WASHINGTON - The Pentagon on Thursday announced the transfer of another two inmates from the Guantanamo Bay military prison, bringing the controversial facility's remaining population down to 91.

Tariq Mahmoud Ahmed Al Sawah was sent to Bosnia, while Abd al-Aziz Abduh Abdallah Ali Al-Suwaydi was transferred to Montenegro, the Pentagon said.

According to their leaked prisoner files, Sawah is a citizen of Egypt and Bosnia and Herzegovina, and Al-Suwaydi is from Yemen. The transfers mark another step as the administration of US President Barack Obama struggles to close the facility. About 780 inmates have been held there since it opened in January 2002.

"The United States is grateful to the government of Montenegro for its humanitarian gesture and willingness to support ongoing US efforts to close the Guantanamo Bay detention facility," the Pentagon said in a statement announcing Al-Suwaydi's release.

The statement did not give further details, but typically Guantanamo inmates are released into rehabilitation or reintegration programs.

Al-Suwaydi, 41, was allegedly an Al-Qaeda member and explosives trainer, according to his file. He was captured in Pakistan in February 2002.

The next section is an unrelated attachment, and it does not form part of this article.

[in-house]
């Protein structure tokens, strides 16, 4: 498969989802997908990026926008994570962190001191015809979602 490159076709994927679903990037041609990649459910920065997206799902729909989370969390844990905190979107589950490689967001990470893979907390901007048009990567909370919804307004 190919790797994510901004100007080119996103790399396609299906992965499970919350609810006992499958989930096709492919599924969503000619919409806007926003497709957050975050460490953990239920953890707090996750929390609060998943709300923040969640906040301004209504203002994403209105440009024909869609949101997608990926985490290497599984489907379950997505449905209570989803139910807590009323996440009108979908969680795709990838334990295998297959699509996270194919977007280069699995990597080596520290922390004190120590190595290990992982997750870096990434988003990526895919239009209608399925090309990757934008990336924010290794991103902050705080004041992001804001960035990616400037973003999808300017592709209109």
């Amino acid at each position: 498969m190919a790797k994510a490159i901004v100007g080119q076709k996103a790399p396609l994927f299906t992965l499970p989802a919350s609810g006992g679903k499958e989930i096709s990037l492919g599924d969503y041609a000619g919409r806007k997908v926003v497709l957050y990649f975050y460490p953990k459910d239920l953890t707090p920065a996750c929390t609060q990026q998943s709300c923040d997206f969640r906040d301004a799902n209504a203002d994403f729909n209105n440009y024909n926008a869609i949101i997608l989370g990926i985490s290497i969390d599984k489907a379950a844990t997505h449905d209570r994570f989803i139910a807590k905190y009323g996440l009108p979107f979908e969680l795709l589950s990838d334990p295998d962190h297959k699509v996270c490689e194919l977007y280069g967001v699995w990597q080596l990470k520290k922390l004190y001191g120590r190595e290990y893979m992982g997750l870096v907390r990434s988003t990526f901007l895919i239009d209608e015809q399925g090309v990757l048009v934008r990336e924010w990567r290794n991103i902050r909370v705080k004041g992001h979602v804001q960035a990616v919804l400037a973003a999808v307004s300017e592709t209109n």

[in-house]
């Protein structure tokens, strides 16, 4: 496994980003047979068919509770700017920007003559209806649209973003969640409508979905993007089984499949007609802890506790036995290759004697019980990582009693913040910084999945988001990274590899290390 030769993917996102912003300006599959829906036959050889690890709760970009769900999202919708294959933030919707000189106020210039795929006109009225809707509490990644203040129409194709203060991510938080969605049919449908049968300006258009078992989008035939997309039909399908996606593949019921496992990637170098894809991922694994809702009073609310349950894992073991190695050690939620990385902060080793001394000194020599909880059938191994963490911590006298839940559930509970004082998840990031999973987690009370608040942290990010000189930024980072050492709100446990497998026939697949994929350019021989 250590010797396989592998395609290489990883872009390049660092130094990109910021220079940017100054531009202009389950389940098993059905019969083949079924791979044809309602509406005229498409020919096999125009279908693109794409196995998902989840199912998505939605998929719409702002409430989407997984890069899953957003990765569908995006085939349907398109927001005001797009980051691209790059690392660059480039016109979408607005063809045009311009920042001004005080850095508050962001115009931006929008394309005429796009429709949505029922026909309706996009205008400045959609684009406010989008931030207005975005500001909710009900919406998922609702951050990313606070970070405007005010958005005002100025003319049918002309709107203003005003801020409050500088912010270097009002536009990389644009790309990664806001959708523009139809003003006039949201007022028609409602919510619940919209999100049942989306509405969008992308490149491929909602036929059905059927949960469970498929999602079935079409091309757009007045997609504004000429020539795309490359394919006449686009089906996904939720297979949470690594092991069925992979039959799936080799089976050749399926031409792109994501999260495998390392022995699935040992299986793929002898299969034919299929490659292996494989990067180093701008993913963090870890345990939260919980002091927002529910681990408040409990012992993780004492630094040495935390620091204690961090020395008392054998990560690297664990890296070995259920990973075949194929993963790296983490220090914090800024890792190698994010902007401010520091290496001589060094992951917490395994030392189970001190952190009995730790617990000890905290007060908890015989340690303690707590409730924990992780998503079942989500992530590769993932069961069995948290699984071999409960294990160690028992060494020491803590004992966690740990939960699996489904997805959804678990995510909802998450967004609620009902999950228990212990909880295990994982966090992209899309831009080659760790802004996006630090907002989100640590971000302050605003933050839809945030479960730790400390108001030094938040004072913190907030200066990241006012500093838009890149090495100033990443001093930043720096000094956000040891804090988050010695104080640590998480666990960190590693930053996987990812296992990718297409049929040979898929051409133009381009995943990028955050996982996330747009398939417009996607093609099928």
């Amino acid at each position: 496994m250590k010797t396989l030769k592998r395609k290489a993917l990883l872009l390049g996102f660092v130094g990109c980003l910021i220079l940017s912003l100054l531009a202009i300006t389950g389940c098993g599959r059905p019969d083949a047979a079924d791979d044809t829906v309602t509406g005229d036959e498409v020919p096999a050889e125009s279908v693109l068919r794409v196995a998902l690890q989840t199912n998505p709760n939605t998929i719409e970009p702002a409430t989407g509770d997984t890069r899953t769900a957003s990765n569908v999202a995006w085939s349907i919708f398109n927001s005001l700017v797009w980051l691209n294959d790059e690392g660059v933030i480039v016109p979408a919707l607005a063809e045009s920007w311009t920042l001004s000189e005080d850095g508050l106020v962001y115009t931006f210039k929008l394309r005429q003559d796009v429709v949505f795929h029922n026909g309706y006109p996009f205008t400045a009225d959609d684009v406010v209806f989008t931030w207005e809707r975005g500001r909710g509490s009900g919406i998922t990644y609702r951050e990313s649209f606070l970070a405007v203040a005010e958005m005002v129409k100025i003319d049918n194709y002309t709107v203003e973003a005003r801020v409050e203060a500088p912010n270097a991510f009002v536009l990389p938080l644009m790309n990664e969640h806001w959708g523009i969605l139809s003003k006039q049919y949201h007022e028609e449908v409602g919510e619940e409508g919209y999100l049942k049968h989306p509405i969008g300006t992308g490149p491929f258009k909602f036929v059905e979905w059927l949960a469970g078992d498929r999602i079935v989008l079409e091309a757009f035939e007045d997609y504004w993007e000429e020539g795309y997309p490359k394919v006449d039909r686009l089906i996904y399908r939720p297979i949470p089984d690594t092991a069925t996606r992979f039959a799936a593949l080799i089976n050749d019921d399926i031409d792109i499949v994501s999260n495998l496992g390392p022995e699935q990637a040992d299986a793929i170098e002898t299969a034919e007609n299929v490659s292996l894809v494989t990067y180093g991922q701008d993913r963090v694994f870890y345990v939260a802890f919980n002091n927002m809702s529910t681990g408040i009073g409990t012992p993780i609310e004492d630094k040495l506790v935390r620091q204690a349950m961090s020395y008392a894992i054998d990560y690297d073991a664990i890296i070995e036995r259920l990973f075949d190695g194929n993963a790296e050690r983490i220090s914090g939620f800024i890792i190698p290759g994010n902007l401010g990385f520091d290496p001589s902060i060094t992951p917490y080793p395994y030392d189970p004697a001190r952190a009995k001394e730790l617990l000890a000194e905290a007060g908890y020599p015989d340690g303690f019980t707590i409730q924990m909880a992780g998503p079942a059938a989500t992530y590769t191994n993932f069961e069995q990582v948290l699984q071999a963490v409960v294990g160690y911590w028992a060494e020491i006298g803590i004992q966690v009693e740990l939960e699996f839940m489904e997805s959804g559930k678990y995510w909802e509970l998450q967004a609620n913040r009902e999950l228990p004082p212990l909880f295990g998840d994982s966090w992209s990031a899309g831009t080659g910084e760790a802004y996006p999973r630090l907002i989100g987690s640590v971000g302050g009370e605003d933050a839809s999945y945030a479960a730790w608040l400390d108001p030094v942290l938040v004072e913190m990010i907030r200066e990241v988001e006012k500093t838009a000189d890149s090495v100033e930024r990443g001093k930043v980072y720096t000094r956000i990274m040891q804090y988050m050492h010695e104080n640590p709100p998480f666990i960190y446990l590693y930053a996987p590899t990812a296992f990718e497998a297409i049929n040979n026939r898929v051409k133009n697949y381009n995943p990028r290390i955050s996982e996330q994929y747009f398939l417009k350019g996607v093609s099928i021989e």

Sawah, 58, was captured in December 2001 and first recommended for release in 2007. He allegedly admitted to being in Al-Qaeda and developing explosives for the militant group, including limpet mines for use against US ships and a prototype shoe bomb.

Despite this purported past, Sawah was a "highly prolific source and has provided invaluable intelligence," Sawah's file states. The 2008 document notes he was morbidly obese at the time.

The Pentagon last week announced the transfer of 10 Yemeni inmates to Oman, bringing the prison's population below 100 for the first time since 2002.

"This trickle of transfers should become a torrent. Otherwise, the US risks making this ugly stain on its human rights record permanent," said Naureen Shah, a program director at Amnesty International USA.

Inmates are kept without recourse to the regular US legal processes and some likely will die in prison without ever being convicted of a crime.

Of the remaining 91 inmates, 34 have been approved for transfer. The rest face ongoing, indefinite detention.

"We are looking at ways for that group of people who we believe can probably not be transferred safely to have an enduring place in the United States," Pentagon spokesman Captain Jeff Davis said.

Obama - who says Guantanamo serves as a propaganda tool for militants - wants the inmates to be transferred to federal facilities in the United States, and has asked the Pentagon to come up with proposals for a "Guantanamo North" so he can shut the Cuban prison.

But delays, bureaucratic hurdles and political opposition mean the clock may tick down on his presidency before Guantanamo closes.

Davis said the Pentagon's proposals for "Guantanamo North" are currently with the White House.